After 72 hours of grinding under the broiling sun and diving in the sand and serving aces and faults in near-equal numbers and setting each other up for cross-court kill shots and off-speed cut shots, of shouting directions to each other during play and flashing hand signals before the serve and hugging and hand clapping after every single point, win or lose, the A-Team beat Em and her entourage in the finals after crushing Slays in the semifinals.
That was the professional story behind the public story, the latest result in the branding wars that have taken over beach volleyball as the modestly compensated players – the best in the world, but hardly paid like it – seek to maximize their short windows of earning potential with easy-to-remember branding.
For the uninitiated, Em’s Entourage refers to Torrance’s own West High graduate Emily Day and her partner, new mom Betsi Flint, who gave birth just six months ago to a daughter, Cora, who watched from the sidelines all weekend.
Let’s go, Mom, let’s go!
Slays is the new nickname for U.S. Olympians Sarah Sponcil and Kelly Claes, a response to the overwhelming popular success of the A-Team brand name. Slays did not win a medal at the Tokyo Olympic Games, but Sponcil and Claes still raised their professional profile and increased their fan following simply by qualifying for the Olympics and making it through pool play all the way to the round of 16, the so-called knockout round.
Oh, and the men’s team that calls itself Beast Mode, Tri Bourne and Trevor Crabb, won the men’s side of the three-day, double elimination tournament that has a total purse of $250,000. The winners each got $25,000 to split – meaning $12,500 each for winning the biggest, most prestigious tournament on the AVP tour.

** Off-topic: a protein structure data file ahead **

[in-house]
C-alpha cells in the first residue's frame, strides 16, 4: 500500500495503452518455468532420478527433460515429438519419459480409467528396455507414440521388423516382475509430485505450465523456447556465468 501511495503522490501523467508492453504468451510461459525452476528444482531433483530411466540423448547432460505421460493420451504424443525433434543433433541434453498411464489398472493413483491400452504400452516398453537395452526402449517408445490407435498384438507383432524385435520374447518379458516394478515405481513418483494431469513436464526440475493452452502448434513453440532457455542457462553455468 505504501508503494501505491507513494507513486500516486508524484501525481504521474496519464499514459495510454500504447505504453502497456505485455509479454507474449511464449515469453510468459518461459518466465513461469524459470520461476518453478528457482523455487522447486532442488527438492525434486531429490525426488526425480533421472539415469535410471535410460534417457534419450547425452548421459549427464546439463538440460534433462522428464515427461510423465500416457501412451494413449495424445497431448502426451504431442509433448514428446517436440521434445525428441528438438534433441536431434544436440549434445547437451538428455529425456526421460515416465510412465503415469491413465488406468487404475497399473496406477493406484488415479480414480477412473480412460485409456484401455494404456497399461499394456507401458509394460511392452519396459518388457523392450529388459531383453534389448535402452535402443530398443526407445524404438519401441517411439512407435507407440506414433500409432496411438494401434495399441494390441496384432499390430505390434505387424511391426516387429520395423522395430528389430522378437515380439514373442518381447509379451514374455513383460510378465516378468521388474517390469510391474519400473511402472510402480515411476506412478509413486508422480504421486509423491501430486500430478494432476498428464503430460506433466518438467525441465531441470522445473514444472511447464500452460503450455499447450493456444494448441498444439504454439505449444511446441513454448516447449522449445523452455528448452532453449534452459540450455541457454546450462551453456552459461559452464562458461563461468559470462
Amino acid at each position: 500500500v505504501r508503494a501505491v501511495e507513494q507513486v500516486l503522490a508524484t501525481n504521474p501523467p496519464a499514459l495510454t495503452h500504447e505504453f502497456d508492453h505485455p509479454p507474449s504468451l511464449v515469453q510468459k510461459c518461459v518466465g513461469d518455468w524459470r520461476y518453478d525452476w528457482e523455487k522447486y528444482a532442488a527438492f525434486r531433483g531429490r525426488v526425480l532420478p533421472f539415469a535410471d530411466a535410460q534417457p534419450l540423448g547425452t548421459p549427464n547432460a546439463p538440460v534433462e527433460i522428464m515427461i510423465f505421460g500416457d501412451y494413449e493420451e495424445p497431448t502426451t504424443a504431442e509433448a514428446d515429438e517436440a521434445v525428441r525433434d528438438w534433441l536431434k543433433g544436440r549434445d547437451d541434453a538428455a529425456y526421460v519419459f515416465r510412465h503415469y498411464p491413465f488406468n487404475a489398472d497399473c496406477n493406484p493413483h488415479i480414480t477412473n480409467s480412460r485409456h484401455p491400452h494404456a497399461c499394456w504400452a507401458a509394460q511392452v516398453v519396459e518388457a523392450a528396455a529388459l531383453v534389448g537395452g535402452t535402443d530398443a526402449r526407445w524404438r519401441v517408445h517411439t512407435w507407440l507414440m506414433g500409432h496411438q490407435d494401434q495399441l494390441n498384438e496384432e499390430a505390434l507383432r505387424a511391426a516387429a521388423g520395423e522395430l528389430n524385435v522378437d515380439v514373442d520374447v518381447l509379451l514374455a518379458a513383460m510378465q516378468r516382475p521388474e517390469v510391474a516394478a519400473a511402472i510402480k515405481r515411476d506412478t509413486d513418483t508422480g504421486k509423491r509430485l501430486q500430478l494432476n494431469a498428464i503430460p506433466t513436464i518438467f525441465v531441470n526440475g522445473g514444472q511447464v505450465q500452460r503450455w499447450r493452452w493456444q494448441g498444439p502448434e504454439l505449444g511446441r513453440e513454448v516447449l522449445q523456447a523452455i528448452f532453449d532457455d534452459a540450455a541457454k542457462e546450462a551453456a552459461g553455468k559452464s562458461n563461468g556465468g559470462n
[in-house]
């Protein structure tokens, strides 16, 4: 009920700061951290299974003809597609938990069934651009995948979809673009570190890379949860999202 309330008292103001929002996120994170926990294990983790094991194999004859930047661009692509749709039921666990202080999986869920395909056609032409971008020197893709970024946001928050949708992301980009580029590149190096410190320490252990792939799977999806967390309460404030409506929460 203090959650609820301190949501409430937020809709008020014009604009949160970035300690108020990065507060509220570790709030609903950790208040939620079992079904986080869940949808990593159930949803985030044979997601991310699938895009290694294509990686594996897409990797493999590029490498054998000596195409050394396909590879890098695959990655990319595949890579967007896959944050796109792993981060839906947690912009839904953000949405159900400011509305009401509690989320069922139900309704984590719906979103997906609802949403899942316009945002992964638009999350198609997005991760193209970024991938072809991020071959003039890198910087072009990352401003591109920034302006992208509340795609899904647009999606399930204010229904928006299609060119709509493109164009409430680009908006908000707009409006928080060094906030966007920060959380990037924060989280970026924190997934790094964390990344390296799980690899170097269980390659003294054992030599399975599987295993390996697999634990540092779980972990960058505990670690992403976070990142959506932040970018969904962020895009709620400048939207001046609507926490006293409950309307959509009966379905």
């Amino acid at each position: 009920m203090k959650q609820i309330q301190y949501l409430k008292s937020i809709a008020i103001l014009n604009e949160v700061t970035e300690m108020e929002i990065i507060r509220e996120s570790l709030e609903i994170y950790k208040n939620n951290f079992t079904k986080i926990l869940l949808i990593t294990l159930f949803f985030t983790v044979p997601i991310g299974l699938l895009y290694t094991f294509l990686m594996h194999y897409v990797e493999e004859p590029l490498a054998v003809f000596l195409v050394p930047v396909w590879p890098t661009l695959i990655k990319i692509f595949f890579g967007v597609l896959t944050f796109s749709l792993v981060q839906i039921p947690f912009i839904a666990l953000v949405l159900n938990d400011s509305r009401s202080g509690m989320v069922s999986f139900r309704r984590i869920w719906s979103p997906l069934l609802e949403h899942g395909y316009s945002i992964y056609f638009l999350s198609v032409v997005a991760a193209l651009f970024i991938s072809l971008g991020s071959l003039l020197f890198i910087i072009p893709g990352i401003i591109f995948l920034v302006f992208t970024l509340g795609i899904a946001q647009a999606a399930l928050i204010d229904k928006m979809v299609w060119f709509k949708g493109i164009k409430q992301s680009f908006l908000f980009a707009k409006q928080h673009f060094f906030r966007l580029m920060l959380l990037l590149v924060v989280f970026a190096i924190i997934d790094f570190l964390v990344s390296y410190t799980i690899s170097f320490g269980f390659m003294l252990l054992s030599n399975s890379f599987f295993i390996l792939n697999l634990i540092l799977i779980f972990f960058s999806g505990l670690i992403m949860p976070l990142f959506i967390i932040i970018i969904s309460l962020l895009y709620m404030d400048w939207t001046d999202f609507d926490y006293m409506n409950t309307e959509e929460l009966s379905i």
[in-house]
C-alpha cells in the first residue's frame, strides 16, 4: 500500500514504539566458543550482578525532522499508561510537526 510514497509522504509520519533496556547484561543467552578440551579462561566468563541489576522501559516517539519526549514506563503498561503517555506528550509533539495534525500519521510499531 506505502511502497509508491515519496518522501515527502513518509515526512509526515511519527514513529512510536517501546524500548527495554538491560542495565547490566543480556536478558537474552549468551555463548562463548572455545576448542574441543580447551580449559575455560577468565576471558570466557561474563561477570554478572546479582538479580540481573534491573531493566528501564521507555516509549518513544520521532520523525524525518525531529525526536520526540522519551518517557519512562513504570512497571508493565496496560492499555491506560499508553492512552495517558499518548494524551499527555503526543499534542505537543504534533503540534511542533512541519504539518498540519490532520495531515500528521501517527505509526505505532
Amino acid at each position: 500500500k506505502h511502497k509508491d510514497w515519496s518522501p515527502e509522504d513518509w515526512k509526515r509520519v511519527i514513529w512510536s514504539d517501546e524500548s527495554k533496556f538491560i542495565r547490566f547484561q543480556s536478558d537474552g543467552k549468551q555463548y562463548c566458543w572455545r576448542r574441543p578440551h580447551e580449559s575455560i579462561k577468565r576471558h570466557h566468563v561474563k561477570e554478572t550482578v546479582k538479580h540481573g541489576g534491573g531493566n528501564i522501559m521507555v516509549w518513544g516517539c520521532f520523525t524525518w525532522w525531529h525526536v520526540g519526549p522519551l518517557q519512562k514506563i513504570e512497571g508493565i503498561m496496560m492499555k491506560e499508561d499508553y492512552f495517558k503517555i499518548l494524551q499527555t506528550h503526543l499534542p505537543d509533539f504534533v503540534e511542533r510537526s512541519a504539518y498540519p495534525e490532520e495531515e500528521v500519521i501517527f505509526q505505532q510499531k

Not exactly a life-changing bonanza.
Realistically, it’s basically a month’s rent for one of those Strand-fronting mega-mansions that pop up like mushrooms whenever one of the dwindling number of quaint old beach cottages is sold for mega-millions and quickly torn down.
While Klineman and Ross are now officially the two most high-profile female beach volleyball players in the world, their total compensation from tournament winnings plus sponsorships likely will still not top $1 million a year.
Compare that with the best basketball, football and baseball players in the world, who make up to $45 million a year in salary alone. Add in tens of millions more in endorsements, and the disparity becomes even more obvious.
It may be apples and oranges to compare the A-Team to male pros in the three major sports, but at least based on the crowd reaction during the MB Open the A-Team is now the biggest beach volleyball draw in the world, male or female.
Consider the scene Saturday morning when the full-house crowd seemed strangely low-energy, like they hadn’t woken up yet and were waiting for the sun to emerge from the coastal fog. They were watching what turned out to be a thrilling three-set quarter final men’s match between the team of Jake Gibb and Taylor Crabb versus Billy Allen and Andy Benesh, who came from way behind to pull off a major upset.
Near the end of that match, without any announcement or public warning, the A-Team slipped onto the sand surrounding the stadium Court to warm up for their upcoming quarterfinal match. A jolt of electricity surged through the crowd. Now everyone was paying attention. The crowd’s on-going murmur turned into a genuine loud buzz as every self-appointed volleyball expert mansplained to his wife or girlfriend that the A-Team was the biggest show on sand.